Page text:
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BEHAVIOR IN GROUP CONTESTS: A REVIEW OF EXPERIMENTAL RESEARCH

Roman Sheremeta ()

Journal of Economic Surveys, 2018, vol. 32, issue 3, 683-704

Abstract: Group contests are ubiquitous. Some examples include warfare between countries, competition between political parties, team†incentives within firms, and rent†seeking. In order to succeed, members of the same group have incentives to cooperate with each other by expending effort. However, since effort is costly, each member also has an incentive to abstain from expending any effort and instead free ride on the efforts of other members. Contest theory predicts that the intensity of competition between groups and the amount of free riding within groups depend on the group size, sharing rule, group impact function, contest success function, and heterogeneity of players. We review experimental studies testing these theoretical predictions. Most studies find significant over†expenditure of effort relative to the theory and significant heterogeneity of behavior within and between groups. Also, most studies find support for the comparative statics predictions of the theory (with the exception of the “group size paradox†). Finally, studies show that there are effective mechanisms that can promote within†group cooperation and conflict resolution mechanisms that can de†escalate and potentially eliminate between†group conflict.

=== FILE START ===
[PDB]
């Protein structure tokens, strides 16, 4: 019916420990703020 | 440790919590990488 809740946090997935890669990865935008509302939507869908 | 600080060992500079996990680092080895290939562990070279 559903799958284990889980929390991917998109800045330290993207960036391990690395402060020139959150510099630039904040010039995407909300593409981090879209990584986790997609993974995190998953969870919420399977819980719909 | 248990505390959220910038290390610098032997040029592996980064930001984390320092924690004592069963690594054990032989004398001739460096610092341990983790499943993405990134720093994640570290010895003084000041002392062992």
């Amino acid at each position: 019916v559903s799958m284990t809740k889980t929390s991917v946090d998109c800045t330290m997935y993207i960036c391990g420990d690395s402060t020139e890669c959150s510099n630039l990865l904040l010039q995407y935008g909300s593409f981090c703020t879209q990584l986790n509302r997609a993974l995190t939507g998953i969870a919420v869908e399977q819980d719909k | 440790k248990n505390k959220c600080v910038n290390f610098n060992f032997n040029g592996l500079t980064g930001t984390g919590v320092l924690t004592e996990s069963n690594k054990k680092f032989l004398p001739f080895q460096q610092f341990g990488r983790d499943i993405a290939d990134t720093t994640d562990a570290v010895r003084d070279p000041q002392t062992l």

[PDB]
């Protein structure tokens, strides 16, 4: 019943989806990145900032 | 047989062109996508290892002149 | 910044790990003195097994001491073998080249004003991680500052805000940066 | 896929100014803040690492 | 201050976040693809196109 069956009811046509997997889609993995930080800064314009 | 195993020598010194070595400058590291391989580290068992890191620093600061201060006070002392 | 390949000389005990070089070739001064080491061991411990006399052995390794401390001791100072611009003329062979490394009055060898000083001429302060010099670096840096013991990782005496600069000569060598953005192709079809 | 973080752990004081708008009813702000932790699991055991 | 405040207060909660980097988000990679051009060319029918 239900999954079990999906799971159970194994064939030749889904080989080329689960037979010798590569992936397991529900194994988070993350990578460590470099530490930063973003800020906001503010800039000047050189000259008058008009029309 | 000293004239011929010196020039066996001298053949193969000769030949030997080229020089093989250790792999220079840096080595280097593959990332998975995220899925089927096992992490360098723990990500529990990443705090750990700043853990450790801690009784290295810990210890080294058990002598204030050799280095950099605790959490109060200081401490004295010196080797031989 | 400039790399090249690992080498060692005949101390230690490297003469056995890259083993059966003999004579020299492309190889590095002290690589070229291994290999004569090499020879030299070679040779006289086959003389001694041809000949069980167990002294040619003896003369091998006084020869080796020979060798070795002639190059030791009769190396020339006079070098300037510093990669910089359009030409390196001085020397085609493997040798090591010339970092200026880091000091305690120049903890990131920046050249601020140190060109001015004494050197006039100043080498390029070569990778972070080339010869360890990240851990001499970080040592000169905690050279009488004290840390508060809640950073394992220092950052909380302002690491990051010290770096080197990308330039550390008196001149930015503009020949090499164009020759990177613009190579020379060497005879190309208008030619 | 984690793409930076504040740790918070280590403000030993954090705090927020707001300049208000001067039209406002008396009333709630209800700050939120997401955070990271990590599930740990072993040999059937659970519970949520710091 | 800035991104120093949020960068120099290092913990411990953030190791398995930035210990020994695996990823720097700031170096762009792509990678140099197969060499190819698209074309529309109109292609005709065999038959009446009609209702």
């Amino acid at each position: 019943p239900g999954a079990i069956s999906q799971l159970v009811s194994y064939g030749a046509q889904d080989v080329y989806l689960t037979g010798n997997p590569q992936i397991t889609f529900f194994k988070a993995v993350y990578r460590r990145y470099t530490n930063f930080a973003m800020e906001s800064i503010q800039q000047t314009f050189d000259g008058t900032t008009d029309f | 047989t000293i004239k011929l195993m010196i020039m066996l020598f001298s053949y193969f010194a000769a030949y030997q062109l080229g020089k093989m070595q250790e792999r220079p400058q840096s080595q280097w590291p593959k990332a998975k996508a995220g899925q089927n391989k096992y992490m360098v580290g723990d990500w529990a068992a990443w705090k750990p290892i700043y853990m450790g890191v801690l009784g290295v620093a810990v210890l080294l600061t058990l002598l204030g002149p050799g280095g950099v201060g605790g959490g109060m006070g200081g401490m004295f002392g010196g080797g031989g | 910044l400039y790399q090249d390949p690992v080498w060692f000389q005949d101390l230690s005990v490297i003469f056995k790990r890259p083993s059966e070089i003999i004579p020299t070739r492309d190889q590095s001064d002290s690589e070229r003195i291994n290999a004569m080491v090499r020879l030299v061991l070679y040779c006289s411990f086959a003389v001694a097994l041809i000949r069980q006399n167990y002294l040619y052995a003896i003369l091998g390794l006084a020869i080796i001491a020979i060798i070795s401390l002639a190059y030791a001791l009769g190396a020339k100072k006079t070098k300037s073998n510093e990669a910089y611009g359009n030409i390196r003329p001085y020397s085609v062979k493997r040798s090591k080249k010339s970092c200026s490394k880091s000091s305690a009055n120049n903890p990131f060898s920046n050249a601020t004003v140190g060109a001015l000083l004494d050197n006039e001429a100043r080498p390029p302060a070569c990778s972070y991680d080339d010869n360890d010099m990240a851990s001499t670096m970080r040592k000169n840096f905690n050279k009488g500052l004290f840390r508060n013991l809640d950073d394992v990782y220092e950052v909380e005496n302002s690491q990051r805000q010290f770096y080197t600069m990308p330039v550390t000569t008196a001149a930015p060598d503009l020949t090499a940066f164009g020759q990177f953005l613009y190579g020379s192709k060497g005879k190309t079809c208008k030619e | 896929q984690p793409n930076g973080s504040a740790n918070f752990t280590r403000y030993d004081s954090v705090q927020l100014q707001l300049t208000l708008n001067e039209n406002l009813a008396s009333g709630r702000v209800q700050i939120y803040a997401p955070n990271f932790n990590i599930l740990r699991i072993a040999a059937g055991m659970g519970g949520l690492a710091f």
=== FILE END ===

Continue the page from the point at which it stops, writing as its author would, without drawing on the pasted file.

Date: 2018
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https://doi.org/10.1111/joes.12208

Related works:
Working Paper: Behavior in Group Contests: A Review of Experimental Research (2015) Downloads
Working Paper: Behavior in Group Contests: A Review of Experimental Research (2015) Downloads
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